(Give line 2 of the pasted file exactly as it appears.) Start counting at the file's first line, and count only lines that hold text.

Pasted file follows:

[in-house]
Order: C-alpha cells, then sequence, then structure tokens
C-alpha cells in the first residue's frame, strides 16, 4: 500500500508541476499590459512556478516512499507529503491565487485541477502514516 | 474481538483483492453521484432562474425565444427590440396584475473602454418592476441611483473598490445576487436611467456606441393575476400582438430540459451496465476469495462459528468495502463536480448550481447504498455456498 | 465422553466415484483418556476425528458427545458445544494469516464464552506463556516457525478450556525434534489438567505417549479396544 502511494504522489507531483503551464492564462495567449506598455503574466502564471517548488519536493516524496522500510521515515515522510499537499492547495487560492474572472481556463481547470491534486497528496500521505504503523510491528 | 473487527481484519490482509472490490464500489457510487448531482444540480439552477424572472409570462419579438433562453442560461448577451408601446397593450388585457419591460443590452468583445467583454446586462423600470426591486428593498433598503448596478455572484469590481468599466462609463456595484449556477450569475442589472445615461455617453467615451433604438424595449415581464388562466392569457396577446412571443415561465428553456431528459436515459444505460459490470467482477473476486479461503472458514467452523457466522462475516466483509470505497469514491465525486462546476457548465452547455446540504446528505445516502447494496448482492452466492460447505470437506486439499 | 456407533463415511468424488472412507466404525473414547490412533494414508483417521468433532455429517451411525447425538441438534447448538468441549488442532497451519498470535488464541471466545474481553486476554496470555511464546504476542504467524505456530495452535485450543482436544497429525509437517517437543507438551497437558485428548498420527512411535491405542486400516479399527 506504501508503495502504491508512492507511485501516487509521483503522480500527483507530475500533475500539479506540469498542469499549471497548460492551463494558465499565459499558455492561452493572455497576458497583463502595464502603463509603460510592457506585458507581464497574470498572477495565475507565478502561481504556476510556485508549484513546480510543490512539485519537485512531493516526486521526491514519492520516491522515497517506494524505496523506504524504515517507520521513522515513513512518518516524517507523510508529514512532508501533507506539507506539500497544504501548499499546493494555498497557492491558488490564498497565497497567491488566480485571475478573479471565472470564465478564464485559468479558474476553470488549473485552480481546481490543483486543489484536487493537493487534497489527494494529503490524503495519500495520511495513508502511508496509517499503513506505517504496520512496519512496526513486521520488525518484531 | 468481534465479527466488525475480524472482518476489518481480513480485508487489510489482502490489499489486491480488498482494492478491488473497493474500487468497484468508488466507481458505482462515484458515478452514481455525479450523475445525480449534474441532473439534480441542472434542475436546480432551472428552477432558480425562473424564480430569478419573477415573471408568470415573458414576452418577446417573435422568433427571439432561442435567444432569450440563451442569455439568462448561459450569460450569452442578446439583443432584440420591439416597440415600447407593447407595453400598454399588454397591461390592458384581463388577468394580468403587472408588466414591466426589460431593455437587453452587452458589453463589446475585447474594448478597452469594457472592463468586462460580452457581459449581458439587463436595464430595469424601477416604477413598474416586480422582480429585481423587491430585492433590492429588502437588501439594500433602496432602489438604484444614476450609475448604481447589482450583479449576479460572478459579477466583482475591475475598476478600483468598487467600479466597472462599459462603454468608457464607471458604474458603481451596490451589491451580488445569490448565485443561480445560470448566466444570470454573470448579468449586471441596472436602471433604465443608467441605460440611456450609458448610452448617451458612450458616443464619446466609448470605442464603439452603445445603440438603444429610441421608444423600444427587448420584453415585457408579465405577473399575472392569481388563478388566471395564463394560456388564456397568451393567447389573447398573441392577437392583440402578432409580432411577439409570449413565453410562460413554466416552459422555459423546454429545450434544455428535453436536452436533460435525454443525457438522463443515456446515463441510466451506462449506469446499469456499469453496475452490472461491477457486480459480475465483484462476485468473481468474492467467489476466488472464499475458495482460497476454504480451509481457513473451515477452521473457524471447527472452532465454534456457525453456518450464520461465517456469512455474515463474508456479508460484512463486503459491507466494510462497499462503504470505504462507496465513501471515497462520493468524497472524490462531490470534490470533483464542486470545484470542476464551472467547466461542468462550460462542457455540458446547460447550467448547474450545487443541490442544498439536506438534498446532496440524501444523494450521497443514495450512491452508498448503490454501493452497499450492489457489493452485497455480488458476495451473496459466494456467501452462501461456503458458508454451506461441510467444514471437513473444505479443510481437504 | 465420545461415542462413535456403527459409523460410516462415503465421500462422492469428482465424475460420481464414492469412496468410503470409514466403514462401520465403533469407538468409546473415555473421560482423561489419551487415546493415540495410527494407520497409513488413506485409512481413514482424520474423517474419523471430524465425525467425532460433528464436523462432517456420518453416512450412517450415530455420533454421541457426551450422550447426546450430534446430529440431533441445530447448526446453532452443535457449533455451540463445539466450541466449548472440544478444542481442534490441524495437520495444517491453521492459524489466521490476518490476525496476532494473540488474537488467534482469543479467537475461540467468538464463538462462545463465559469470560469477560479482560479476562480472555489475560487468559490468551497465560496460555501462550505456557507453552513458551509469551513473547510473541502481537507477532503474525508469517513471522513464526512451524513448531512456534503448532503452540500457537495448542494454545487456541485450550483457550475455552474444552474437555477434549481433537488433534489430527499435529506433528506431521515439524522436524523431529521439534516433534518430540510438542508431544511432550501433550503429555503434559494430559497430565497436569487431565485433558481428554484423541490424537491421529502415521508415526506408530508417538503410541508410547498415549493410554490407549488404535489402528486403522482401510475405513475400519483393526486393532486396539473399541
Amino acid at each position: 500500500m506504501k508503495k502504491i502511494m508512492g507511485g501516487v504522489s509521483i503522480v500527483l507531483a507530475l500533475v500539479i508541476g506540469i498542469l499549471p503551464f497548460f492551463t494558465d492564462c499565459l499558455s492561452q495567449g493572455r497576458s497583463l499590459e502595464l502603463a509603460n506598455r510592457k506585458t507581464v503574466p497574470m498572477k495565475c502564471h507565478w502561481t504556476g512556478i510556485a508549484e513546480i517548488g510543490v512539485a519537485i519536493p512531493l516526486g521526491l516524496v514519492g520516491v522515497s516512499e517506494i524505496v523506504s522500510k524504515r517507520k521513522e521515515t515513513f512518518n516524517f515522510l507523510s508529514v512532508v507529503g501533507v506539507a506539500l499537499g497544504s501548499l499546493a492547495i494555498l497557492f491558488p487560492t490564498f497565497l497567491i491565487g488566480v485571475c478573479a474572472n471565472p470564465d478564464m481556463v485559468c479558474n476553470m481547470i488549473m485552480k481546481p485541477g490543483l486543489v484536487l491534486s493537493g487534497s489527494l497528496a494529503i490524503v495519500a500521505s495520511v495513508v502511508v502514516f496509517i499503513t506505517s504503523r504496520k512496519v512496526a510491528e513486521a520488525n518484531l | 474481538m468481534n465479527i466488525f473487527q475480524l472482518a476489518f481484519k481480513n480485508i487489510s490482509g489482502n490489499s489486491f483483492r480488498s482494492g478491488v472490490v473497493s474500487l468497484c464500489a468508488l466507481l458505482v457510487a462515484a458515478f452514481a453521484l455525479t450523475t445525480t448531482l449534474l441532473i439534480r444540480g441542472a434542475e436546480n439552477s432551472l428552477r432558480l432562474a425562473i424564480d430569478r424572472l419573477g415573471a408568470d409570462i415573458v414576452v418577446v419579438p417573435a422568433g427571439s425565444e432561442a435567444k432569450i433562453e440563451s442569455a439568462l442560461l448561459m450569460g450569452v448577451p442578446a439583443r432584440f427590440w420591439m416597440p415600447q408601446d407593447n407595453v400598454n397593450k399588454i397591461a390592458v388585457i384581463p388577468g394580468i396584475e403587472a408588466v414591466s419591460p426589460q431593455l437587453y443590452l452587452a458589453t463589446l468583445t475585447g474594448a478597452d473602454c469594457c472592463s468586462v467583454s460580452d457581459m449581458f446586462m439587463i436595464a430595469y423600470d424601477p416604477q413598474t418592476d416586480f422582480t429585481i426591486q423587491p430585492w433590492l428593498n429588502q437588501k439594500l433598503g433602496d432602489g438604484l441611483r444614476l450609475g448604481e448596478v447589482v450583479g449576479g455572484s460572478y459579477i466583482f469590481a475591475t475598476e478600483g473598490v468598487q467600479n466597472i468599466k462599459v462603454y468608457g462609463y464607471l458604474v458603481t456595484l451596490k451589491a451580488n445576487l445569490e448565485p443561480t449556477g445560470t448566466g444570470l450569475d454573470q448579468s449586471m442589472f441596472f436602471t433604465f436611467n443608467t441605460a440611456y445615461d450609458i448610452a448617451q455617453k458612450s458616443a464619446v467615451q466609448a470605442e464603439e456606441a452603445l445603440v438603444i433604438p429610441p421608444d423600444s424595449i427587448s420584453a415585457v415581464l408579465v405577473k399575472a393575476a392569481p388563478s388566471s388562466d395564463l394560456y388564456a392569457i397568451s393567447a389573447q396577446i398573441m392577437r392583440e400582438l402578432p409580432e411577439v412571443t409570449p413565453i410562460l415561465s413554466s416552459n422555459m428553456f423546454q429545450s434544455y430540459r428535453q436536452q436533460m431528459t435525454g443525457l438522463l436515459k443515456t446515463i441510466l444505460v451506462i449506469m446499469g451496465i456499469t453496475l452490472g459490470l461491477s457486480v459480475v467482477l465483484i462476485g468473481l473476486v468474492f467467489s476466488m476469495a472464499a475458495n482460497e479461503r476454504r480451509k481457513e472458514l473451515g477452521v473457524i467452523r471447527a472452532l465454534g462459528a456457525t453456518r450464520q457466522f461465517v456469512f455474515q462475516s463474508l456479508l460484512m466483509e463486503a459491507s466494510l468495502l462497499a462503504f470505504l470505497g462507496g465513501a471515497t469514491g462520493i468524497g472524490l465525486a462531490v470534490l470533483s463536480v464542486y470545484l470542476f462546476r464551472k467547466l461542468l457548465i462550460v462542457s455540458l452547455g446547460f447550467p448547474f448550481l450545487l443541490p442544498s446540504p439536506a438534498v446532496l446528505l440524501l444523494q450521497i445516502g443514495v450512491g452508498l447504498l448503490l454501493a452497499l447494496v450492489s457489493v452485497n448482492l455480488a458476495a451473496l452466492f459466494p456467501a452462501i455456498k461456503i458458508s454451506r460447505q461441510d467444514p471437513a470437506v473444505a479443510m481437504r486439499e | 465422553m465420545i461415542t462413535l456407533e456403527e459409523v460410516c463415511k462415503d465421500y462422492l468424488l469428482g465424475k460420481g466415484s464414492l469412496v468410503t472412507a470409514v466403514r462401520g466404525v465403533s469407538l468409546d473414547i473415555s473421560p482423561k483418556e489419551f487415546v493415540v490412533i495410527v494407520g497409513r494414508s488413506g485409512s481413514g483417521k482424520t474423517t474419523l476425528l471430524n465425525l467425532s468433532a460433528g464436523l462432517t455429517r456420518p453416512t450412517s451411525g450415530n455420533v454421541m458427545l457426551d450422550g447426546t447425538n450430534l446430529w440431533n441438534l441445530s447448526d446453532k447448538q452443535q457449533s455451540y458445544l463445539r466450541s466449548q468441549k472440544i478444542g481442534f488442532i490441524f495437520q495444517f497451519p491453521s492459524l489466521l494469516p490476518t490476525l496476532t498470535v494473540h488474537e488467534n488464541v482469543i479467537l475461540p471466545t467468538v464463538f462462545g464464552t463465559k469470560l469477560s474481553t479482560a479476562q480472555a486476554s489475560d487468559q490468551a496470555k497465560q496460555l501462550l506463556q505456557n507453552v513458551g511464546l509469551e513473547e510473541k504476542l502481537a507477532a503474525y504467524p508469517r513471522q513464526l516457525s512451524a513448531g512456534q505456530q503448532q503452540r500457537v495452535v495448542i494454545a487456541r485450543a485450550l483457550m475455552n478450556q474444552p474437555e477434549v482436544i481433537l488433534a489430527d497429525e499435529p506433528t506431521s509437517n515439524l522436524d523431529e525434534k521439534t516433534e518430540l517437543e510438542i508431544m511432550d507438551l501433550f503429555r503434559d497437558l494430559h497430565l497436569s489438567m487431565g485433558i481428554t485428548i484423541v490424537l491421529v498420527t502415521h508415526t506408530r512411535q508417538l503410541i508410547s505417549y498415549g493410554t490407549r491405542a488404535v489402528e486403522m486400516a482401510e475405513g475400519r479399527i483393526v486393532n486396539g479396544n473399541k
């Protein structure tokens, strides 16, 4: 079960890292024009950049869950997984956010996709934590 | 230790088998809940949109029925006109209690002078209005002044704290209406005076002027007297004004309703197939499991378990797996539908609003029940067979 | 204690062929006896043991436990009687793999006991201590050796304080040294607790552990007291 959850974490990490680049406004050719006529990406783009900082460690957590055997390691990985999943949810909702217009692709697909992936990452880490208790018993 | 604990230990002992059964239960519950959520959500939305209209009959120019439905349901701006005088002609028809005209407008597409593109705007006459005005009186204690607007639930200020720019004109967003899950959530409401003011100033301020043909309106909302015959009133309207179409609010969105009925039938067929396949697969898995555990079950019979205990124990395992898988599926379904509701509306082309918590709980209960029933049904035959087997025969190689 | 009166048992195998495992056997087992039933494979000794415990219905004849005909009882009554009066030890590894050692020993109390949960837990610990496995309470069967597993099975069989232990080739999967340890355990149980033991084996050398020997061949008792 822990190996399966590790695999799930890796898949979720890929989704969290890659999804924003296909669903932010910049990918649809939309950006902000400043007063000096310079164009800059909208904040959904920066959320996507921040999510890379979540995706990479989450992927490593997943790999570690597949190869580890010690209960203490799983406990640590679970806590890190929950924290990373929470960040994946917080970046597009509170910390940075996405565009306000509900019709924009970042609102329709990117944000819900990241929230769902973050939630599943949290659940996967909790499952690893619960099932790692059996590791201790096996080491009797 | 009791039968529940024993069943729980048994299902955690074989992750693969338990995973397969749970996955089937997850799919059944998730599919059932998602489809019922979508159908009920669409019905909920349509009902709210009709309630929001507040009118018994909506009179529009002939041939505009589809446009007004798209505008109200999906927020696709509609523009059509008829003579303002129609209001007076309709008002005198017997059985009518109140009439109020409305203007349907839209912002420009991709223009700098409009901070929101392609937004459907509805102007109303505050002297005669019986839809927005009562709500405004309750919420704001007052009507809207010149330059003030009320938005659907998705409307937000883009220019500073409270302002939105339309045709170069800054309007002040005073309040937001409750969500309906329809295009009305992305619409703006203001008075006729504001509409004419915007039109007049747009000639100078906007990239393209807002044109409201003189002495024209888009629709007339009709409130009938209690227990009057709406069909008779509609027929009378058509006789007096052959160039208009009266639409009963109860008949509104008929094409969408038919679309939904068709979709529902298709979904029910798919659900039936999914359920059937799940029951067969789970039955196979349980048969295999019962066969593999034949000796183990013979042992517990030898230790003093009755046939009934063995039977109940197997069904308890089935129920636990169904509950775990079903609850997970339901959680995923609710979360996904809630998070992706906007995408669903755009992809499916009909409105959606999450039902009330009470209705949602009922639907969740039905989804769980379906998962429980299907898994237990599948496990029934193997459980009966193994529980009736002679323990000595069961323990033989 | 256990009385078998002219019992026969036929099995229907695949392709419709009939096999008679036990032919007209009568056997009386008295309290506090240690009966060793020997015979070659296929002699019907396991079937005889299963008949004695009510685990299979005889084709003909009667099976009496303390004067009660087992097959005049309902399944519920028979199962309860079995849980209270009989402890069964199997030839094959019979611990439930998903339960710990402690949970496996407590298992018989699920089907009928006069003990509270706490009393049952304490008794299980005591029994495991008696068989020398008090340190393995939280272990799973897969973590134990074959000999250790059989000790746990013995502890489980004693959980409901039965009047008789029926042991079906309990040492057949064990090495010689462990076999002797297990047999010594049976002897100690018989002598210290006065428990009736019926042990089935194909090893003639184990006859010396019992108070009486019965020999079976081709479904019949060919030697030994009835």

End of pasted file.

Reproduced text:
Order: C-alpha cells, then sequence, then structure tokens